Authored by Steven Kovac via The Epoch Times (emphasis ours),
U.S. District Court Judge John F. Heil has ruled that an Oklahoma state law banning sex-change procedures on children was constitutional and therefore could be enforced.
The ruling on Oct. 5, 2023, came as a result of a motion for injunctive relief to restrain the state from implementing the law.
Five young people identifying as transgender and in some degree of transition, their parents or legal guardians, and a health care provider are the plaintiffs in the case.
The defendant is Oklahoma Attorney General Gentner Drummond, a Republican.
In an email to The Epoch Times, Mr. Gentner’s press secretary, Leslie Berger, stated: “The Attorney General’s Office continues to fulfill its duty to defend Senate Bill 613, and has won a ruling that results in full enforcement of that law.”
The lawsuit was filed on May 2, 2023, the day after the Republican-controlled Oklahoma State Legislature resoundingly passed Senate Bill 613 enacting the ban.
Governor Kevin Stitt, a Republican, signed the bill into law just hours after it passed. Then, the state agreed to hold off on implementation until the court ruled on the motion.
The court decided that a child’s parents do not have the right to obtain medical services to change the sex of their minor son or daughter, as the plaintiffs contended.
However, in the ruling, there is a recognition of the longstanding legal acknowledgment that Americans have the right to refuse medical treatment.
The statute does not keep Oklahomans who are 18 years old and over from obtaining such procedures.
Judge Heil, a Trump appointee, wrote that there is a distinction between adults who are ready to make life-altering decisions and “minors, who, at least in the eyes of the legislature, are not.
“Indeed, courts have upheld restrictions designed to protect and prevent minors from engaging in behaviors that are far less risky than the procedures banned in SB 613,” he wrote.
Judge Heil cited precedent that recognized a balance between “the truth that parents generally know what is best for their children,” and the reality that state governments have an abiding interest in protecting public health, preserving and promoting the welfare of children, and keeping the medical profession ethical and honest.
“In the case before this court, plaintiffs have not demonstrated a fundamental right for parents to choose for their children to use puberty blockers, cross-sex hormones, and surgeries for the purpose of effectuating a gender transition,” wrote the judge.
He quoted from a supporting case, which reads in part: “Absent a fundamental right, the state may regulate an interest pursuant to a validly enacted state law or regulation rationally related to a legitimate state interest.”
A Sincere Disagreement
The ruling acknowledged that some people believe that obtaining a sex change operation is a demonstration of compassion for a child, while other people believe that saving a minor child from undergoing a sex change procedure is an act of compassion.
Judge Heil wrote that, because the entire concept is relatively new to society, and that definitive medical evidence is still being acquired, it would not be wise for the judiciary to enjoin the democratically elected legislature from enforcing a duly passed law addressing the subject “without a clear warrant in the Constitution.”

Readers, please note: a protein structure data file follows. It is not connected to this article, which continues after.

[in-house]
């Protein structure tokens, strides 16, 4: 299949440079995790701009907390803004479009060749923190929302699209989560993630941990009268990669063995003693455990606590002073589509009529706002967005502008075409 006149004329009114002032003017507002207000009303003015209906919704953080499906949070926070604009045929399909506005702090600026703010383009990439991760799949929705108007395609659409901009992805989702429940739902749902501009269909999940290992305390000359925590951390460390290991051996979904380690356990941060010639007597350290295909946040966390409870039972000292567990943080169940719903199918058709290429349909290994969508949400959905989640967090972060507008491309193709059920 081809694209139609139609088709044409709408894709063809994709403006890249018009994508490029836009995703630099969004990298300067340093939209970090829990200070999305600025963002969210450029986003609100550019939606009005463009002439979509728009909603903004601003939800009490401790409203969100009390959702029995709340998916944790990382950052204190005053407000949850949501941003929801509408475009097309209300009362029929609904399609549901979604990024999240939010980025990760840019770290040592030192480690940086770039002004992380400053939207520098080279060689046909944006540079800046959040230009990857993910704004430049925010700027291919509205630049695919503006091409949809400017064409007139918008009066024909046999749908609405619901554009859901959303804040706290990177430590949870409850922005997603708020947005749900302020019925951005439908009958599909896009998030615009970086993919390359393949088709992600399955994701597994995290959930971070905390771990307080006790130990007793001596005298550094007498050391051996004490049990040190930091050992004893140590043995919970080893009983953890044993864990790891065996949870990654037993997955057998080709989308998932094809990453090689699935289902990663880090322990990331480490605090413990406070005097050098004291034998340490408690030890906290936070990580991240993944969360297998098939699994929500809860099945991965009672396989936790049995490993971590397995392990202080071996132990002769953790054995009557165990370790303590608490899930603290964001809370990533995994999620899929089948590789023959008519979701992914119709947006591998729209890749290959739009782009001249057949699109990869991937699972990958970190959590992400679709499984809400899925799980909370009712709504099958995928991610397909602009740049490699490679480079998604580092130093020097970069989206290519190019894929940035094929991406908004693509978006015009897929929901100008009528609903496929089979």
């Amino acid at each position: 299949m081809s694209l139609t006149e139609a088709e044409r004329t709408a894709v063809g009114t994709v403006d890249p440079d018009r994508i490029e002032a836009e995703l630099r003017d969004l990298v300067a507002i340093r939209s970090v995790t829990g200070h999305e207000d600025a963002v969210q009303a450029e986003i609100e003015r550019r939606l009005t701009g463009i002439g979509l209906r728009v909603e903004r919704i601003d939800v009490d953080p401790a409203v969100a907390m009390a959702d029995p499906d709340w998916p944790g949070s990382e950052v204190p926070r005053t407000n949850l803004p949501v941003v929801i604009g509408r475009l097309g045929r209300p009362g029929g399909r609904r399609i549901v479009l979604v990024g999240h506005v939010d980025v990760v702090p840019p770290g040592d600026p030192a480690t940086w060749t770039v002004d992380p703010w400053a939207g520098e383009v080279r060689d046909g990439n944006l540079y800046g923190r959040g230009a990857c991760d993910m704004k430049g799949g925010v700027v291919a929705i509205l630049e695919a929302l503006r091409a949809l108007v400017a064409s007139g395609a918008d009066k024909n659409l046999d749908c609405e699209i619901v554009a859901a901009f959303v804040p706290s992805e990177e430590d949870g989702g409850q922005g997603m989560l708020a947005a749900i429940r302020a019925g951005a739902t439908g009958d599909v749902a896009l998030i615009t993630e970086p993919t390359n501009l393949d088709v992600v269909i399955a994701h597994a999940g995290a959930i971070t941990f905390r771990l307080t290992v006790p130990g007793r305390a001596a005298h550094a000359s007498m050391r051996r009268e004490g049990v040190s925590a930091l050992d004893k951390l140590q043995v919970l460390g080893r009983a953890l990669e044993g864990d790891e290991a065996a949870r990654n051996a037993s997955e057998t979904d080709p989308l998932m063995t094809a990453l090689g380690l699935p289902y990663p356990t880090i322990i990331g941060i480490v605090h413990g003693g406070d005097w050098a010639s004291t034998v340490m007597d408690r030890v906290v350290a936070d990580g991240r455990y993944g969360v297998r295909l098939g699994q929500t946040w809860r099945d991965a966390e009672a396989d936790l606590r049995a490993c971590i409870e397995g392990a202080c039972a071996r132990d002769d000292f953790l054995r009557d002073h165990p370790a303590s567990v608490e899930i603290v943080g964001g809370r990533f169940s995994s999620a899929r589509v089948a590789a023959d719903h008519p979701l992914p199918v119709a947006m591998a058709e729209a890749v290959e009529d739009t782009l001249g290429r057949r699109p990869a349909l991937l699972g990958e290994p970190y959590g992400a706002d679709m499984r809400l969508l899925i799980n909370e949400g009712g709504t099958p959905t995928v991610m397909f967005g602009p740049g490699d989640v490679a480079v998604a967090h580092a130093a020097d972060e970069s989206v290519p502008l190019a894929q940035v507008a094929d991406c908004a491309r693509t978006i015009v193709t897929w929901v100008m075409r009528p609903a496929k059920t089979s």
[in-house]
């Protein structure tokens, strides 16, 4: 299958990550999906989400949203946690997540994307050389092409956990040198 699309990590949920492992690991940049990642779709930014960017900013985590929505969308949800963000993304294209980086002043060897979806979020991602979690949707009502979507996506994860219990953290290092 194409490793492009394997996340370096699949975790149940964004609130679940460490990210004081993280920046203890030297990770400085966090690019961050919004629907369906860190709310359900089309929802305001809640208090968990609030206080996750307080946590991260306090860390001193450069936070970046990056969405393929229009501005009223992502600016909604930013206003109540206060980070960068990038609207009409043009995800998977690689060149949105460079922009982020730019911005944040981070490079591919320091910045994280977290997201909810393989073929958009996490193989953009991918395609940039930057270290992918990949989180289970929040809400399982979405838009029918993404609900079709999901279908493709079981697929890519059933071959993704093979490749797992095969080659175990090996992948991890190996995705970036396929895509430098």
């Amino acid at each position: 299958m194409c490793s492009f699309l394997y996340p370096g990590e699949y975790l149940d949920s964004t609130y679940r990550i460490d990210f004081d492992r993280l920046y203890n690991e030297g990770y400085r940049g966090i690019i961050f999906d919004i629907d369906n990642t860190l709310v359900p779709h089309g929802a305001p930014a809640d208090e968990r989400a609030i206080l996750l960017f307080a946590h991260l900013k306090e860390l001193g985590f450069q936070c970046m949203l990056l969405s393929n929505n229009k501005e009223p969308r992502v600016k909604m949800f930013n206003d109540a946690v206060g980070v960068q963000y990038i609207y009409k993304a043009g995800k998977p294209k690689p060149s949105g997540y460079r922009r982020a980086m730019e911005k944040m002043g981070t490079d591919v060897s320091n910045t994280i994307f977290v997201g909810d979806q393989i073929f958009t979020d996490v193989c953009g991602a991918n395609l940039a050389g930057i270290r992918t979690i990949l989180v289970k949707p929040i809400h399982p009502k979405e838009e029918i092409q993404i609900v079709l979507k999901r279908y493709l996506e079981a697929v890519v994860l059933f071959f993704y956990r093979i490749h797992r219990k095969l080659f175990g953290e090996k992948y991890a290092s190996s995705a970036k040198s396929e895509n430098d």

The ruling also stated that the plaintiffs failed to meet the necessary standards to prove any discrimination on account of sex and could prove no 14th Amendment due process violations.
“It is well to remember that the most deeply rooted tradition in this country is that we look to democracy to answer pioneering public policy questions, meaning that federal courts must resist the temptation to invoke unenumerated guarantees to ‘substitute’ their views for those of legislatures,” reads one of the supporting precedents cited by Judge Heil.
Under the new law, a health care provider “shall not knowingly provide gender transition procedures to any child,” under possible penalty of license revocation and felony prosecution.
According to the statute, gender transition procedures are medical or surgical services performed for the purpose of “attempting to affirm the minor’s perception of his or her gender or biological sex, if that perception is inconsistent with the minor’s biological sex.”
The outlawed gender transition procedures include surgeries that alter or remove physical or anatomical characteristics or features that are typical for the individual’s biological sex, as well as the prescribing of puberty blockers, cross-sex hormones, “or other drugs to suppress or delay normal puberty or to promote the development of feminizing or masculinizing features consistent with the opposite biological sex.”
Exceptions to the ban allow a minor currently taking cross-sex hormones to be gradually weaned off the drugs.
It also exempts children in need of treatment for the onset of puberty before the rest of the body is ready, along with those suffering from other physical problems related to genitalia.
According to a study by Liberty Counsel, a national, non-profit, religious liberty law firm that advocates for Christian values, 22 states have passed legislation protecting children from sex change practices.
In a recent press release, Liberty Counsel founder and chairman Mat Staver said of the Oklahoma decision: “The District Court has justly decided that Oklahoma is free to protect children from these harmful procedures that have devastated many young lives.
“Children are not social experiments and state legislatures have considerable discretion to protect them.”